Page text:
Measures proposed by EU Member States to protect the marine environment lack ambition and financial commitment. This is the key finding of an NGO survey organised by Seas At Risk and Oceana in order to assess the level of ambition, strengths and weaknesses of themeasures Member States are proposing to implement the Marine Directive and ultimately achieve a good environmental status of European marine waters before 2020.
Sixteen NGOs responded to the survey and evaluated the measures proposed by Belgium, Denmark, France, Finland, Germany, Lithuania, Portugal, Spain, Sweden and the United Kingdom during the national public consultations held in 2015/2016.
Based on these responses, Seas At Risk and Oceana identified four key areas of concerns:
- A low level of ambition – Most measures proposed by Member States are actually already existing ones put in place under other European or national obligations such as the Water Framework Directive, the Common Fisheries Policy and the Nature Directives. Only few new measures have been proposed that are specifically focussing on achieving the objective of the Marine Directive itself, which is reaching good environmental status of European seas by 2020, with clean, healthy and productive waters. For instance, most Member States include the completion of the network of Natura 2000 marine sites among their measures –which is already an obligation to be met under the Habitats Directive. In order for the Marine Directive to have added value, Member States should rather strive to protect vulnerable marine ecosystems not covered by the Habitats Directive. Good environmental status of our marine waters will only be reached if Member States move beyond business as usual and develop tailored measures, such as the priority measures proposed by NGOs in 2014.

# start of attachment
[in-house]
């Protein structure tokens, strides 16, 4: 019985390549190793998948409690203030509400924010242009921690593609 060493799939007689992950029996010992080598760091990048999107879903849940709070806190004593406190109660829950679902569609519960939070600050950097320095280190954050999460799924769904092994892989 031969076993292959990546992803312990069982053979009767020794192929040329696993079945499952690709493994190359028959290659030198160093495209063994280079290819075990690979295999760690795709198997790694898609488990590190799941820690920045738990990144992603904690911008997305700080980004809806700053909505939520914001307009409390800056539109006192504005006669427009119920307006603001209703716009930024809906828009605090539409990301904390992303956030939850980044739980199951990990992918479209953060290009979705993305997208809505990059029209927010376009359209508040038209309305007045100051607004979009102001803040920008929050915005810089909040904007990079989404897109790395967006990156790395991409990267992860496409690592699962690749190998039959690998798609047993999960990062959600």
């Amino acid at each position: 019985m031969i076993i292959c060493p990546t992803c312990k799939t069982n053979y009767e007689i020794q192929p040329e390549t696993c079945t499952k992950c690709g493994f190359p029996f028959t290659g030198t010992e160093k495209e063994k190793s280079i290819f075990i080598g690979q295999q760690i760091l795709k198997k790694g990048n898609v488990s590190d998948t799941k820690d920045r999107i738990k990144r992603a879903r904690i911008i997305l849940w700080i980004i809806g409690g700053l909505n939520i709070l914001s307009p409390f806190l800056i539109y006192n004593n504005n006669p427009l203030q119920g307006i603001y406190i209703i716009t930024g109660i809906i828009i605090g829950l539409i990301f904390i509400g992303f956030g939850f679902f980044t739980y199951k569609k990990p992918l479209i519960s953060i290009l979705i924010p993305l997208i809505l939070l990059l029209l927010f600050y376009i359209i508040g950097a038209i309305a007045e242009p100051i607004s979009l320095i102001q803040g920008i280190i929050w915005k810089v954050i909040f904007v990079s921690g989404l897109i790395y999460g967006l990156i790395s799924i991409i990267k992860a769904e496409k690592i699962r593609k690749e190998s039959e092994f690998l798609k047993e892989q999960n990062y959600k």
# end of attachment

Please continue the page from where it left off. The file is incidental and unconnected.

- Lack of financial commitments – Most Member States failed to provide information about the financing they should put in place to guarantee the effective implementation of the proposed measures. Without such a clear commitment of financial resources, it is highly questionable whether the measures will be effectively implemented.
- Predominantly ‘soft’ measures – Beyond laws and policies that already exist, the additional measures that are proposed are predominantly ‘soft’ measures, such as studies, pilot projects and voluntary agreements. ‘Hard’ measures, such as new laws or economic incentives, are lacking.
- Public consultation processes up for improvement – NGOs identified several shortcomings in their country’s public consultation process. A good practice participatory process would involve stakeholders at an early stage to improve outcome and build consensus. However, in many Member States, the stakeholders were only involved at a late stage. In addition, the provision of feedback on the outcomes of the public consultation was not systematic.
In 2017, the Commission will evaluate whether the measures proposed by Member States are adequate to meet the ‘good environmental status’ objective of the Marine Directive. Seas At Risk counts on a rigid Commissions’ assessment that takes on board NGOs’ concerns and requests Member States to significantly improve the quality of the measures proposed and show their real commitment to achieve healthy seas by 2020.